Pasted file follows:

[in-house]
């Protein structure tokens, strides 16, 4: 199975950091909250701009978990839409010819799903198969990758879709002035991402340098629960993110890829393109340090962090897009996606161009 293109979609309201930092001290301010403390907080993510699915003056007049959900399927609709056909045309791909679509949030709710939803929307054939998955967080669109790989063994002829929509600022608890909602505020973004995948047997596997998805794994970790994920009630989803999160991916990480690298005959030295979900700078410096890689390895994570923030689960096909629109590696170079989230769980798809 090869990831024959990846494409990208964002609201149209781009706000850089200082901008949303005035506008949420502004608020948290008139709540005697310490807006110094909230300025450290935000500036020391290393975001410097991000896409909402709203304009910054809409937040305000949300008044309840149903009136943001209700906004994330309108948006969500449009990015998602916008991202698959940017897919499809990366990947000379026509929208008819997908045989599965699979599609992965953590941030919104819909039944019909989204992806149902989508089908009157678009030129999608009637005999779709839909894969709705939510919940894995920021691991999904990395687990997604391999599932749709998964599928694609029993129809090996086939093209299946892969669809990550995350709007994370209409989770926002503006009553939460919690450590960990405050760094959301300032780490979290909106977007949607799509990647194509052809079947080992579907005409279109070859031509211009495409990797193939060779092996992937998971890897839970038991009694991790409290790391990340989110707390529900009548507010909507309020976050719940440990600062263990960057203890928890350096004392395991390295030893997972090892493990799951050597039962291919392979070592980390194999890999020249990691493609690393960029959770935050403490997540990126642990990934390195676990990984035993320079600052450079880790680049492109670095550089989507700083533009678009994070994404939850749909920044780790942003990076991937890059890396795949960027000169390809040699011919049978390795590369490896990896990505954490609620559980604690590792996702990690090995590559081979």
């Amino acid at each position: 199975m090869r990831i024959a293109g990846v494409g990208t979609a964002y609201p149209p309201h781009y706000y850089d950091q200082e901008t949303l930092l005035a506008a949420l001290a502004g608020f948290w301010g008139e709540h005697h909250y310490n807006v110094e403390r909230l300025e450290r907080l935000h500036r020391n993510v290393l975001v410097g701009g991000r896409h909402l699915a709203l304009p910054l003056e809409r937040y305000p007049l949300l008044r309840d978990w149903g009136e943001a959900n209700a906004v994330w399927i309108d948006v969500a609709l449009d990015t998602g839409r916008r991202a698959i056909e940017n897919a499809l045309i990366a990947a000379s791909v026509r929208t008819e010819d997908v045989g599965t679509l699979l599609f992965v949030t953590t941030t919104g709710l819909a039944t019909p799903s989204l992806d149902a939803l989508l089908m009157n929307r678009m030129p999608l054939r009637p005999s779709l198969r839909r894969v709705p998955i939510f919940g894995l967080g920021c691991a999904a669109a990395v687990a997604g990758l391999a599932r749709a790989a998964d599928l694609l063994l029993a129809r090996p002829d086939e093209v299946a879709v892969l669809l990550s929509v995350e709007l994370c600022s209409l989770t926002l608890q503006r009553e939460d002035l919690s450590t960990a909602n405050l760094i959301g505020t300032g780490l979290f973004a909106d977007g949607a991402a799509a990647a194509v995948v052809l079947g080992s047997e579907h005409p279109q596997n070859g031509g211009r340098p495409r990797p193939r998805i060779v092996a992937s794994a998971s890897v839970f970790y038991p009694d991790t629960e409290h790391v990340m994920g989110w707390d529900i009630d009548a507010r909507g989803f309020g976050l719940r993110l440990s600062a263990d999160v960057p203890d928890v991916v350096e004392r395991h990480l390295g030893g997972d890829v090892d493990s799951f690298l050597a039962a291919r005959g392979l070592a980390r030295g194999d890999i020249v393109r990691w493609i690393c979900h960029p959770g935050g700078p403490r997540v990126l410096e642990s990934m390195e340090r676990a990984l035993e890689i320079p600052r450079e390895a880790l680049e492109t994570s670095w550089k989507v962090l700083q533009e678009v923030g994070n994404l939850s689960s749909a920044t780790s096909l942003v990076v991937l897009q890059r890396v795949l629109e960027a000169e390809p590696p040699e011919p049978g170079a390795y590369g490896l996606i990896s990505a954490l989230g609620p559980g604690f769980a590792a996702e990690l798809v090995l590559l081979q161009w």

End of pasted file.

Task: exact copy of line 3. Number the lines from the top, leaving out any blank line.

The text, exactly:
């Amino acid at each position: 199975m090869r990831i024959a293109g990846v494409g990208t979609a964002y609201p149209p309201h781009y706000y850089d950091q200082e901008t949303l930092l005035a506008a949420l001290a502004g608020f948290w301010g008139e709540h005697h909250y310490n807006v110094e403390r909230l300025e450290r907080l935000h500036r020391n993510v290393l975001v410097g701009g991000r896409h909402l699915a709203l304009p910054l003056e809409r937040y305000p007049l949300l008044r309840d978990w149903g009136e943001a959900n209700a906004v994330w399927i309108d948006v969500a609709l449009d990015t998602g839409r916008r991202a698959i056909e940017n897919a499809l045309i990366a990947a000379s791909v026509r929208t008819e010819d997908v045989g599965t679509l699979l599609f992965v949030t953590t941030t919104g709710l819909a039944t019909p799903s989204l992806d149902a939803l989508l089908m009157n929307r678009m030129p999608l054939r009637p005999s779709l198969r839909r894969v709705p998955i939510f919940g894995l967080g920021c691991a999904a669109a990395v687990a997604g990758l391999a599932r749709a790989a998964d599928l694609l063994l029993a129809r090996p002829d086939e093209v299946a879709v892969l669809l990550s929509v995350e709007l994370c600022s209409l989770t926002l608890q503006r009553e939460d002035l919690s450590t960990a909602n405050l760094i959301g505020t300032g780490l979290f973004a909106d977007g949607a991402a799509a990647a194509v995948v052809l079947g080992s047997e579907h005409p279109q596997n070859g031509g211009r340098p495409r990797p193939r998805i060779v092996a992937s794994a998971s890897v839970f970790y038991p009694d991790t629960e409290h790391v990340m994920g989110w707390d529900i009630d009548a507010r909507g989803f309020g976050l719940r993110l440990s600062a263990d999160v960057p203890d928890v991916v350096e004392r395991h990480l390295g030893g997972d890829v090892d493990s799951f690298l050597a039962a291919r005959g392979l070592a980390r030295g194999d890999i020249v393109r990691w493609i690393c979900h960029p959770g935050g700078p403490r997540v990126l410096e642990s990934m390195e340090r676990a990984l035993e890689i320079p600052r450079e390895a880790l680049e492109t994570s670095w550089k989507v962090l700083q533009e678009v923030g994070n994404l939850s689960s749909a920044t780790s096909l942003v990076v991937l897009q890059r890396v795949l629109e960027a000169e390809p590696p040699e011919p049978g170079a390795y590369g490896l996606i990896s990505a954490l989230g609620p559980g604690f769980a590792a996702e990690l798809v090995l590559l081979q161009w």